Finances Future Plans

Money, Happiness and Coffee

This weekend I was talking with my mom about social security payments. A close friend of mine is able to take social security soon and she knows that the longer she waits to take payments, the larger the payments will be.


I was comparing this to what things are like with my job. If I remain at work one year after I am able to retire, I’ll receive $200 more a month. My mom replied in typical-mom fashion when she said, “That’s nothing to sneeze at.”


I agree with my mom, I wouldn’t “sneeze at,” or disregard, $200 extra dollars a month. I’m just not sure spending an extra year in my current job is worth it.


After this conversation with my mom, I started to take on my perception of her mindset and started imagining what my parents might say when I talk to them about leaving full-time work. I started thinking about the negatives of leaving my current job. I want to work through them so that I’m as sure as I can be when making my decision.


Financially, short term, leaving full time work is a pretty bad decision. My husband and I will be paying around $1400 more a month for our health insurance. My health insurance will be about 500 a month and his will be around 1300 a month. That brings us to a total of 1800 a month. We already pay 400 for my husband’s insurance, though, so how I come to the amount of 1400 more a month. Multiply that by 12 and that’s $16,800.


My pension will pay about 2/3 of my salary, so I will be losing about 1/3 of my salary. I make about 70K gross, so I’ll receive about $23K less per year.


Making 23K less per year plus having to pay 16,800 more a year creates a loss of 39,800. Forty thousand dollars a year is definitely nothing to sneeze at.


The money aspect is not the only consideration though. I want to also consider my quality of life.


When talking with my social security friend this past week (see above), I told her that I used to say to myself, “Working at (my place of employment) is killing me.” When I say that to myself these days, I realize it doesn’t feel true. I think that working under the stress I am under though affects my health and happiness. Nonetheless saying it is killing me feels too extreme.


She asked, “Do you hate it that much?” and my response was, “I hate how it makes me feel.” I get overwhelmed with the amount of work I do even though I have tried to simply my processes over the years. I don’t feel like I can engage with anything that has to do with the leadership at my college anymore. (i.e. I have fought so long for change and there have been times it seems my colleagues and I are so close to achieving the change. Then, something happens and bam, we’re right back at the beginning if not worse off.) I really love my students and being in class, but the emotional toll drains me.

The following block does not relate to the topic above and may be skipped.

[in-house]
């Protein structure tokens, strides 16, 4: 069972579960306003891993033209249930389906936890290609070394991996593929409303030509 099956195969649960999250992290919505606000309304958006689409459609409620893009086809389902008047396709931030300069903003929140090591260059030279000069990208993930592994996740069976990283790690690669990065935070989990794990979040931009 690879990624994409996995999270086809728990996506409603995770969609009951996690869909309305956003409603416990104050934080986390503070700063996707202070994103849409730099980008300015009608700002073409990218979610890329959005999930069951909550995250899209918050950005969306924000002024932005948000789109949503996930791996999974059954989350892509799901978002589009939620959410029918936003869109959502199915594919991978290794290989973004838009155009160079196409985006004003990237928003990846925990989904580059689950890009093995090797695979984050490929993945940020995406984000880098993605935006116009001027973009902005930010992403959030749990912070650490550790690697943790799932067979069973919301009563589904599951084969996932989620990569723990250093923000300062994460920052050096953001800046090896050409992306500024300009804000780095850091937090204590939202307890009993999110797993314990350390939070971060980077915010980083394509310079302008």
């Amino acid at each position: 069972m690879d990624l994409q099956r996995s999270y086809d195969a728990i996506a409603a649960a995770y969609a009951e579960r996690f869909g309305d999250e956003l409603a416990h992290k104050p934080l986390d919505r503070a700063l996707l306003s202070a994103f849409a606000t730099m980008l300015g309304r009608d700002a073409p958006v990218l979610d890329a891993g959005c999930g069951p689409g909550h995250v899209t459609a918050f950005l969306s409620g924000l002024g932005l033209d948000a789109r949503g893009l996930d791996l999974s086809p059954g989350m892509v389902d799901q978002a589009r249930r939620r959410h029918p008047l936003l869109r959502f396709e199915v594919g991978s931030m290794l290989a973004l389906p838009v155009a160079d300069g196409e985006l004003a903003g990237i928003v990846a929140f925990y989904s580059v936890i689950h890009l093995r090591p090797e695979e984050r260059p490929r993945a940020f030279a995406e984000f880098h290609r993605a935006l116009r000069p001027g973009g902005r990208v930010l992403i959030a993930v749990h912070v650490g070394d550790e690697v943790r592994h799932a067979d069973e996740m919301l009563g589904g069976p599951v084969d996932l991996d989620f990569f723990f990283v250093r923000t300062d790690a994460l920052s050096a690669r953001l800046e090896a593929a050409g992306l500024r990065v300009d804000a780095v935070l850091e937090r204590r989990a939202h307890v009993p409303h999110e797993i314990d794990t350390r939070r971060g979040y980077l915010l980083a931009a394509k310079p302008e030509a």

I know I am setting up a dichotomy: my health and happiness vs. money. It’s definitely not that clearly divided of course. Thinking about these things, though, is moving me forward though.


Something I know about myself is I have to be really, really sure before I make any big change. Looking at how much money I’d “lose” from retiring early and feelings towards work will likely get me to a place where I am more clear.


According to my countdown, I have 1 year, 7 months, 3 weeks, and 4 days to think (and write) about it.


Peace Out (and In),




Fall Semester Week 5 Coffee update: 2 students have brought tea and used the Keurig to make hot water! I decided to buy some not-inexpensive coffee. Two students tried it black and said it was not good. One had to wipe it off of her tongue it was so gross. I will be purchasing some creamer for next week.




  • Anne Colloton

    Hi Julie,
    The math! We went through so many math scenarios also about social security, insurance and retirement. It seems, as working Americans, we all have a lot in common when we start to think about not working.

    I send a little prayer up that you will find some peace around this issue soon. I appreciate and acknowledge how you help others by working through your own places of ‘lack of peace’.

    Thank you, Anne

    • Julie

      Thanks for the reply and the prayer, Anne! I have felt stressed out quite a bit lately, so it’s nice to know others are thinking of me.

      Yes, there is a lot to think about when considering not working. I think I’m going to grow a lot by looking at all the angles and thinking about what is important and trying to live a day at a time.


  • Joan

    Thanks for sharing. I observe that you’ve progressed from saying your job is killing you to your job is affecting your health and happiness. What brought about that change? Maybe your job is challenging you to further grow and learn, make you feel more alive, have more meaningful relationships, and make a greater contribution to the world. You’re stronger than you think. The future holds good things for you.

    • Julie

      Joan, I think you articulate this well: Maybe your job is challenging you to further grow and learn, make you feel more alive, have more meaningful relationships, and make a greater contribution to the world.

      I think all these results are true for me. I would argue that it is people like you in my life who are stimulating the change, though. My job is just the vehicle through which I am learning and growing, etc. Without taking the time to think about how I’m feeling and processing it with others, I may feel more stuck.

      Thank you for the reply!

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